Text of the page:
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Polish Pranksters or Russian Saboteurs? Train Incidents in Poland Under Investigation

The situation in Poland is a perfect example of the complications geopolitical situations can cause. Over the weekend, there were several disruptions to train travel where fake signals caused all trains in an area to stop.

No one was injured in the incidents, which can be described as nuisance disturbances. Polish media has described it as a cyberattack on the train system, though the incident falls well short of the technical sophistication usually associated with that term. In fact, Wired reported anyone with $30 of widely available equipment who watched a short YouTube video would have the knowledge and means to perpetuate the incident.

Authorities arrested two Polish men in their 20s on 27 August; one of them, according to the Associated Press, was a police officer. The signals used to stop the trains reportedly also broadcast the Russian national anthem.

At the time this report was published, authorities are still investigating the incidents and have not said if they were connected to Russian interference, were a prank, or were part of any other plot. A report from the website Notes from Poland leaned into the prank explanation, but also speculated the widespread nature of the incidents might have been an attempt to sow public fear in an attempt to influence parliamentary elections scheduled for October.

During the last couple of weeks, there have been a few other more dangerous rail incidents. The Washington Post reported that last week there was a freight train collision and derailment—both incidents minor enough that the incidents went almost entirely unreported until the weekend’s disruptions.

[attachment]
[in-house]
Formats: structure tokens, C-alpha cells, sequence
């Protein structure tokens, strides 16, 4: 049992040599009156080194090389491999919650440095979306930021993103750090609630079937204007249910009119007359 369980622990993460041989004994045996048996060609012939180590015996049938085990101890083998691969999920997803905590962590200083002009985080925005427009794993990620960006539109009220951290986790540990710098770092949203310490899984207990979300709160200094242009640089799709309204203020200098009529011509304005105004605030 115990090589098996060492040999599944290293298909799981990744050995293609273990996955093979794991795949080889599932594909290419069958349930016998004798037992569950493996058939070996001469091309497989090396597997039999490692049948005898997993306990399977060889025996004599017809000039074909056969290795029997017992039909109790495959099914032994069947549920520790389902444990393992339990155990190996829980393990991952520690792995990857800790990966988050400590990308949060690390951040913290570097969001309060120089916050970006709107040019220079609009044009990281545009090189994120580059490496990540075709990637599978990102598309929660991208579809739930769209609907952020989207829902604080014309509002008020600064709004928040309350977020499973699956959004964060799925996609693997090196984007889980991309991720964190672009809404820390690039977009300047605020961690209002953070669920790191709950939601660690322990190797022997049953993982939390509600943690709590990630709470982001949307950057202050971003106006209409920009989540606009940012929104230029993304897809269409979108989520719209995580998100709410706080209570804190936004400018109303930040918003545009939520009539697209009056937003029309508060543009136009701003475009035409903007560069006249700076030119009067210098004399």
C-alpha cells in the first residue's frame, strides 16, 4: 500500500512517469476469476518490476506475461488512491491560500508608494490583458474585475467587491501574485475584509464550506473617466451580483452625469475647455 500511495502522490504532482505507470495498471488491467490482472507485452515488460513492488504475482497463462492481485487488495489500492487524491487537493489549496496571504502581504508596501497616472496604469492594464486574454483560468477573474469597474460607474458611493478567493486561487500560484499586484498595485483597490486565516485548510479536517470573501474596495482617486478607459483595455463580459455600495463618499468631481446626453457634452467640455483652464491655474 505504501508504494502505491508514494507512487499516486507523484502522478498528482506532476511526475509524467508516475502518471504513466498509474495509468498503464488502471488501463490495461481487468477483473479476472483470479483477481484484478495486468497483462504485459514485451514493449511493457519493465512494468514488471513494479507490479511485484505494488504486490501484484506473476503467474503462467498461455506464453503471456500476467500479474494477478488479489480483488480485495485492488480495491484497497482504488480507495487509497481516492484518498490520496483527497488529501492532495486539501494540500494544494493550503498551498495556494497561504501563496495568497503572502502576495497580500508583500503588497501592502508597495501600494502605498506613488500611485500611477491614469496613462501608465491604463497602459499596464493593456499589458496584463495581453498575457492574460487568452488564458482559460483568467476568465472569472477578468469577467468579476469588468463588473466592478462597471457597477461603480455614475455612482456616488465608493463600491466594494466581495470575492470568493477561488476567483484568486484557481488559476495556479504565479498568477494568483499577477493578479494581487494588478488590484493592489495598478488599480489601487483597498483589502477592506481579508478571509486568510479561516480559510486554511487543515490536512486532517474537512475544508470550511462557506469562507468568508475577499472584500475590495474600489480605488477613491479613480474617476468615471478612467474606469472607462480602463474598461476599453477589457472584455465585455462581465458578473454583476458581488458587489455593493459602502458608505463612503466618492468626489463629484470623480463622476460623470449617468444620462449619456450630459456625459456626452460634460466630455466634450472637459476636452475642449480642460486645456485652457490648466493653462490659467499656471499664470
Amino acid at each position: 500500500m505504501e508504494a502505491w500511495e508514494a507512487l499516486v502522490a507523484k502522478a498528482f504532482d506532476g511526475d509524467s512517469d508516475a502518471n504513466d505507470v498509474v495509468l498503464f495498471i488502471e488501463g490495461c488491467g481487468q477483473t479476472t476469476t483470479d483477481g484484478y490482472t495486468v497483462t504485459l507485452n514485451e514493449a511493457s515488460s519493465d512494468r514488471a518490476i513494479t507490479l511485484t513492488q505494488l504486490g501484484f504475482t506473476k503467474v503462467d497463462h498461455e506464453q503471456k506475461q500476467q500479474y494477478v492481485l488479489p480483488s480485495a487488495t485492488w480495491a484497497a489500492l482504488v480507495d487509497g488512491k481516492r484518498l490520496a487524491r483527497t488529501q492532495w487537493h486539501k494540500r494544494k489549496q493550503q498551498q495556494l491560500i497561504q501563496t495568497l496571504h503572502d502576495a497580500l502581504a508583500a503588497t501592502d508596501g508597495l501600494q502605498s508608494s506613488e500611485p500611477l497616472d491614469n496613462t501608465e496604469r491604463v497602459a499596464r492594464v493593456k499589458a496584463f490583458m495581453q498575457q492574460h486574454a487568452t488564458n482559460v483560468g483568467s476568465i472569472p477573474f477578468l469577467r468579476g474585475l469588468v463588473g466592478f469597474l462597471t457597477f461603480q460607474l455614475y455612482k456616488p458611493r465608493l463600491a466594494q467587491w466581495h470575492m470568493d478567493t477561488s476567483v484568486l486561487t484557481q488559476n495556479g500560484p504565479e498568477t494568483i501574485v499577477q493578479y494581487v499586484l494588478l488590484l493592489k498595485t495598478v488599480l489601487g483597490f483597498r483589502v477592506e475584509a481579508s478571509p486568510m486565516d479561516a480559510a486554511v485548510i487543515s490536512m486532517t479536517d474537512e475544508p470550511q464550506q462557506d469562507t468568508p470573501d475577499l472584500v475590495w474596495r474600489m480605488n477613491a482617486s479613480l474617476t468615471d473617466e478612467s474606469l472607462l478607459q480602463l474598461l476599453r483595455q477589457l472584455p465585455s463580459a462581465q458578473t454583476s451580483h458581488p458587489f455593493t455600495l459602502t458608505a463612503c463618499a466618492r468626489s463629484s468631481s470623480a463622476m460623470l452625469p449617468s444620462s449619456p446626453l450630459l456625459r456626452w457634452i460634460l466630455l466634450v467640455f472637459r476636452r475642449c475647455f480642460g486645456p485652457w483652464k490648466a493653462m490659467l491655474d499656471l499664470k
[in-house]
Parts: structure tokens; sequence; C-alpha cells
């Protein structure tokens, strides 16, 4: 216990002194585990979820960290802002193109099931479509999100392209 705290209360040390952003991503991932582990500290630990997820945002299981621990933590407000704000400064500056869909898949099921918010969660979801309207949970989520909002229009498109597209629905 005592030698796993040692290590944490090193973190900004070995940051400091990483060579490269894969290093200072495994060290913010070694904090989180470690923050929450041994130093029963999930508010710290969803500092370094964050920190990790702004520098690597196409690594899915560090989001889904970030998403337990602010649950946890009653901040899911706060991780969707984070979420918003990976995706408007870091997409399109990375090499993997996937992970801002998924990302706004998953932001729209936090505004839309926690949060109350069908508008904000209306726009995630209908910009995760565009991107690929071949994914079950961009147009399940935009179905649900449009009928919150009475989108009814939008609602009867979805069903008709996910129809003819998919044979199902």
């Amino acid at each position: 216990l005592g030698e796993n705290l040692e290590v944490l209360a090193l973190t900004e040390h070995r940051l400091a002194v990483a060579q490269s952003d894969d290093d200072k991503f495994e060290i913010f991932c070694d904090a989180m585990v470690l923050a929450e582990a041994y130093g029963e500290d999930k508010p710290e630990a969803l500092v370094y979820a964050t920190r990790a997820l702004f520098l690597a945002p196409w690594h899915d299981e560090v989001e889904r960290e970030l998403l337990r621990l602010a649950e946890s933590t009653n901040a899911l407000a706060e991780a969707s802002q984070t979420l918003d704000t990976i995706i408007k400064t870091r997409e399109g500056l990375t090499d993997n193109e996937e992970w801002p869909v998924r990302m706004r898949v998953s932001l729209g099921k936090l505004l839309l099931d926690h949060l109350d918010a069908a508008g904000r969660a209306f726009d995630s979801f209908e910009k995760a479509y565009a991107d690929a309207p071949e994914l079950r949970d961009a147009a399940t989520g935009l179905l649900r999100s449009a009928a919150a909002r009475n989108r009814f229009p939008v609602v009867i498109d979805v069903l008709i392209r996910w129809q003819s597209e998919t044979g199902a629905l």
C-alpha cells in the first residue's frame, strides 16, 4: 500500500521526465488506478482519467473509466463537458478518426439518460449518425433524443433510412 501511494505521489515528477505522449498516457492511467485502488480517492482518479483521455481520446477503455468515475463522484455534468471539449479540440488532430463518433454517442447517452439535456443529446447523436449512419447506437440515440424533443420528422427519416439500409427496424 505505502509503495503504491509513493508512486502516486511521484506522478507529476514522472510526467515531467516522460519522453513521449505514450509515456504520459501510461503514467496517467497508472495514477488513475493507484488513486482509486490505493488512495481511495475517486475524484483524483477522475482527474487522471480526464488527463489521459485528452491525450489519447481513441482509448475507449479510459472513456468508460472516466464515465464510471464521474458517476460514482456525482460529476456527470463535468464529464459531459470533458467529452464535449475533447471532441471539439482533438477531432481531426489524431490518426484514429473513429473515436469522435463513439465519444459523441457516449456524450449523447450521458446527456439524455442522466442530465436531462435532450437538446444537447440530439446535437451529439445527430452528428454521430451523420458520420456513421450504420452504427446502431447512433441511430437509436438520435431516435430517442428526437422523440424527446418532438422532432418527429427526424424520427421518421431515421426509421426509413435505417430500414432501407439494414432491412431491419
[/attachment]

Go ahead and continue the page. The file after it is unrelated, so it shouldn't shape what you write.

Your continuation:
Earlier in August, a passenger train collided with a truck near Plonsk, injuring 22 people.

Poland shares a 498-kilometer (309-mile) border with Ukraine and a 375-kilometer (233-mile) border with Belarus, an ally of Russia. It even has a 209-kilometer (130-mile) border with the Kaliningrad Oblast, a Russian exclave. (The Polish side of the Kaliningrad border has not been of much note in the ongoing war in Ukraine, but the same cannot be said for Kaliningrad’s border with NATO country Lithuania, which separates Kaliningrad from Russia).

For additional intrigue, throw in an unusual and virulent outbreak of Legionnaires’ disease in Rzeszow, Poland, on the Ukraine border, that has killed 11 and sickened 144. In an earlier report with older statistics, the AP noted that Rzeszow is a key conduit for getting Western military support into Ukraine.

Other than the use of the Russian national anthem, there is nothing linking any of these incidents directly to sabotage from Russia or Belarus, or to the war between Ukraine and Russia. But the Legionnaires’ outbreak and rail incidents, and just about any other unexplained incidents, will be thoroughly investigated with the suspicion that they could be efforts by Russia or Russian sympathizers to counter Poland’s support of Ukraine in the war effort.